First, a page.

Vitamin D is good for the bones, but what about the heart?
Vitamin D plays an important role in overall health, but if you've been taking supplements to strengthen your heart, recent research may disappoint you.
Although vitamin D is best known for its role in developing strong bones, low blood levels have been linked to an increased risk of heart attacks and strokes. But recent studies found vitamin D supplements did not bolster heart health.
"Initially there was a lot of enthusiasm for vitamin D treatment for cardiovascular disease, and this was based on observational data," said Dr. Erin Michos, an associate professor of medicine at Johns Hopkins School of Medicine in Baltimore.
"The link was that individuals who have low blood levels of vitamin D have increased risk of a lot of bad things," she said, "including increased risk of heart attacks, stroke, heart failure and even increased risk of death. It was a really strong association."
But associations don't always mean causation. In June, an analysis in JAMA Cardiology that included 21 clinical trials showed vitamin D supplements do not reduce the risk of having or dying from a heart attack or stroke.
A highly publicized 2018 study called VITAL was part of that analysis. Researchers studied more than 25,000 people across the United States taking either a daily vitamin D supplement of 2,000 IUs or a placebo.
"The key question is, do you need more vitamin D than what is required for bone health in order to have optimal heart health?" said Dr. JoAnn Manson, the lead author of VITAL, published in the New England Journal of Medicine. "And the answer, based on available research, seems to be no."
Manson, a professor of medicine at Harvard Medical School and chief of preventive medicine at Brigham and Women's Hospital in Boston, said even study participants with lower levels of vitamin D at the start of the study did not see a decreased risk of heart attack or stroke from supplementation.
"There is some promising research that vitamin D may reduce the risk of heart failure, and that requires additional research," Manson said. "However, the evidence to date is that moderate to high vitamin D supplementation does not appear to reduce the risk of heart attacks or strokes."
VITAL researchers soon will report results on other outcomes, including heart failure, diabetes, cognition and autoimmune disorders, she said.
Vitamin D is created when people are exposed to sunlight and can also be found in a handful of foods, including fatty fish such as salmon and fortified dairy products. It helps the body absorb calcium and phosphorous and protects against bone loss.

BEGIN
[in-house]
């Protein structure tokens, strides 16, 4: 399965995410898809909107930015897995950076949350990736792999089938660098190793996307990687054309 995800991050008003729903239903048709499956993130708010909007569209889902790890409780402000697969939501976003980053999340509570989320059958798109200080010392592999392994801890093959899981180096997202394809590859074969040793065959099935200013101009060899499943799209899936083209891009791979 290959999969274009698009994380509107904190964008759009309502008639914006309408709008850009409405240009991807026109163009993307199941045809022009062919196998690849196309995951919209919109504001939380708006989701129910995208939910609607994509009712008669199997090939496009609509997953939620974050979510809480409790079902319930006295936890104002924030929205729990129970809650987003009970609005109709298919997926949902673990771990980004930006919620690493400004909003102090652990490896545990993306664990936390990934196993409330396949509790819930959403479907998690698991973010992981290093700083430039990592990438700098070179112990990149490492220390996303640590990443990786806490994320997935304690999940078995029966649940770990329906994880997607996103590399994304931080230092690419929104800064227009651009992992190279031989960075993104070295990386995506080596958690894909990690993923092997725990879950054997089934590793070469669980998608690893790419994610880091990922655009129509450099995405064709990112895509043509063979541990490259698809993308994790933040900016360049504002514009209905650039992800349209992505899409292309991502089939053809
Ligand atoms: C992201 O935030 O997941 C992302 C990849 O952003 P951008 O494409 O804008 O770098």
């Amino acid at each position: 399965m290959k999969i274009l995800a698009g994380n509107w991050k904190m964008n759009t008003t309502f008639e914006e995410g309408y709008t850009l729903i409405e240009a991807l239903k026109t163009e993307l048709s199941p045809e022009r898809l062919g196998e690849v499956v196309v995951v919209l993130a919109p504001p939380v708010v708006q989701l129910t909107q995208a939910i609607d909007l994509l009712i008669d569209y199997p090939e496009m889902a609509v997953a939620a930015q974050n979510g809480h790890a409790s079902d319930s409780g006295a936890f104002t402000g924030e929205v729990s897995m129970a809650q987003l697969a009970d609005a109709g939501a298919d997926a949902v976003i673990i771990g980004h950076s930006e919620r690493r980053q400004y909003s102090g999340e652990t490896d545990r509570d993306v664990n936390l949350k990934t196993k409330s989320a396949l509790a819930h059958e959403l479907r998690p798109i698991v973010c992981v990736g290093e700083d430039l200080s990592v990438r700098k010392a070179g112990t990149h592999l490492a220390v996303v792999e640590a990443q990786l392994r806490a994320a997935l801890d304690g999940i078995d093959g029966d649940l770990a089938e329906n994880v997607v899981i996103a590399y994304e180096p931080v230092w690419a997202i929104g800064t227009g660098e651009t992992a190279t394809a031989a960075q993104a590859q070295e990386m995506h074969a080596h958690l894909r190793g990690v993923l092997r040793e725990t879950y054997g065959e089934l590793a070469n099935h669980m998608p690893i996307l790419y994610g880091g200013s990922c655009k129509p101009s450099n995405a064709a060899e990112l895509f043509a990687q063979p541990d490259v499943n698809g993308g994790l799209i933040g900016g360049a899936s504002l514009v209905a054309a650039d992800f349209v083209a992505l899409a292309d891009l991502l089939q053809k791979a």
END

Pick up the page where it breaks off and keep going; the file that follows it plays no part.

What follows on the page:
Because vitamin D is primarily produced through skin synthesis after exposure to sunlight, the VITAL study also focused on the effect of supplements on people with darker skin pigmentation; more than 5,000 of the 25,871 participants in the study were African American.
"We had a very strong interest in determining whether vitamin D might have a greater benefit in African Americans," Manson said. "We did see some signals that there might be some benefit in terms of cancer reduction – it was not statistically significant – but for heart health, we did not see an added benefit based on race or ethnicity."
Manson said these latest findings also are important because people who take megadoses of vitamin D supplements, such as more than 10,000 IUs a day, without a true medical need may be doing themselves harm.
"There has been some concern that very high doses of supplementation could increase the risk of blood vessel calcification and could actually have adverse effects," she said. "So, an important principle is that more is not necessarily better, and in fact, mega-dosing on vitamin D can have some harmful effects."
Michos said people who take vitamin supplements despite not having a diagnosed deficiency – the "worried well" – would be better served by focusing on living a healthier lifestyle instead.
"People are just wasting their money on supplements, hoping for this panacea benefit," Michos said. "Really, for most things, you can get all the nutrients you need from a heart-healthy diet … and from getting normal physical activity and maintaining a healthy body weight.
"People are trying to find a magic bullet in a pill form, and it's just not there."
American Heart Association News covers heart and brain health. Not all views expressed in this story reflect the official position of the American Heart Association. Copyright is owned or held by the American Heart Association, Inc., and all rights are reserved. If you have questions or comments about this story, please email firstname.lastname@example.org.